March 1, 2008

You can write a very nice article describing train wrecks

The budget situation for Florida is pitiful and deteriorating. I'm on the Florida Education Association's governance board, and we're meeting this weekend. I think the students in the Florida Student Education Association and the occasional younger teacher were probably among the few who were truly partying last night at the reception. Part of it is addiction: As I told one activist who's on the NEA national board, what the heck were we doing talking shop at 10 pm? But part is being disheartened at the emerging picture in the state.

At one level, it's my emotions that are engaged, in part because I represent over 1700 faculty and professional employees at USF, and the idea of any one of them receiving a layoff notice is upsetting. Someone not being reappointed or failing to make tenure is a different issue; in principle, those should be merit-based decisions. But with a layoff, you're telling someone who's worked hard and met the institution's standards that they're gone. I hate that, and a large part of my time and energies in the last few months has gone towards addressing that.

And yet there's a part of me that knows that a budget crisis is a remarkable opportunity for studying organizations. Almost a quarter century ago, David Tyack, Robert Lowe, and Elizabeth Hansot wrote Public Schools in Hard Times, looking at how the Depression changed public education. Some in my institution look instead to Naomi Klein's The Shock Doctrine, which argues that restructuring ideas float out in the political ether, and people who advocate those ideas use crises as opportunities to push dramatic change that would never be considered otherwise. I haven't read Klein, but the representation of her argument strikes me as a more conspiratorial version of John Kingdon.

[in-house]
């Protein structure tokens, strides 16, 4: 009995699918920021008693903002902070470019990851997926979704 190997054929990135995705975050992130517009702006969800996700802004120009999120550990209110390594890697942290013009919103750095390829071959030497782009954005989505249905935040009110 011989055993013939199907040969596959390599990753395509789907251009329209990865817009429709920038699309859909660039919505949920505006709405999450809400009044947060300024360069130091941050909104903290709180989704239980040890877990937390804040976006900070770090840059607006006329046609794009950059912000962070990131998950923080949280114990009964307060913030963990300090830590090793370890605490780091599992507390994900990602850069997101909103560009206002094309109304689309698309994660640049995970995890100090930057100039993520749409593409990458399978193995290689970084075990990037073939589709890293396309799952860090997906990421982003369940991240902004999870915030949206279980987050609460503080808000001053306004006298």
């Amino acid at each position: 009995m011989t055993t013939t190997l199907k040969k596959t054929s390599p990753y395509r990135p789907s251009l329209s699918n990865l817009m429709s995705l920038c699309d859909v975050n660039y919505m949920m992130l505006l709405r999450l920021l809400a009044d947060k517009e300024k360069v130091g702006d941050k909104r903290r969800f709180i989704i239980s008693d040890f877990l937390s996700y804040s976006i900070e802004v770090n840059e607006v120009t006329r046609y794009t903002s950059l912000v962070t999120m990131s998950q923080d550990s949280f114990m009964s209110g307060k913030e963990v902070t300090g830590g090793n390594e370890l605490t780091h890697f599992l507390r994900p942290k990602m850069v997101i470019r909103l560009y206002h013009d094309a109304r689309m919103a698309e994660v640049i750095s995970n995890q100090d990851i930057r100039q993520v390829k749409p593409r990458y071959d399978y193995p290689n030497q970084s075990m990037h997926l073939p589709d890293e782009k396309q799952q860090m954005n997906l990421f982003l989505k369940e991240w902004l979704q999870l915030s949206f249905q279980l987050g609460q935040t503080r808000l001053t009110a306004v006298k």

The world is more complicated, at least with regard to education. Several years ago, Iowa's plan for performance pay got knocked for a loop when a budget crisis led the state to cut those dollars, and given the realities of budgeting in most states, innovative programs funded with discretionary dollars are often the first on the chopping block. That's the dynamic whether the programs represent good, bad, or ugly ideas.

But this is clearly an area where I'm relatively ignorant. Putting school and budget crisis into my favorite academic search hopper gives us a few pieces to examine, including the following ones that look promising:

You can then snowball outward from those first entries by looking for who cites Glassberg and others. These are two of the essential tools of the academic researcher: leveraging one's interest/passion in a topic to begin crafting questions and discovering what others have already written. And I suppose this is all to say that someone else can write some fine articles on what is currently giving me nightmares.

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Posted in Education policy on March 1, 2008 7:10 AM |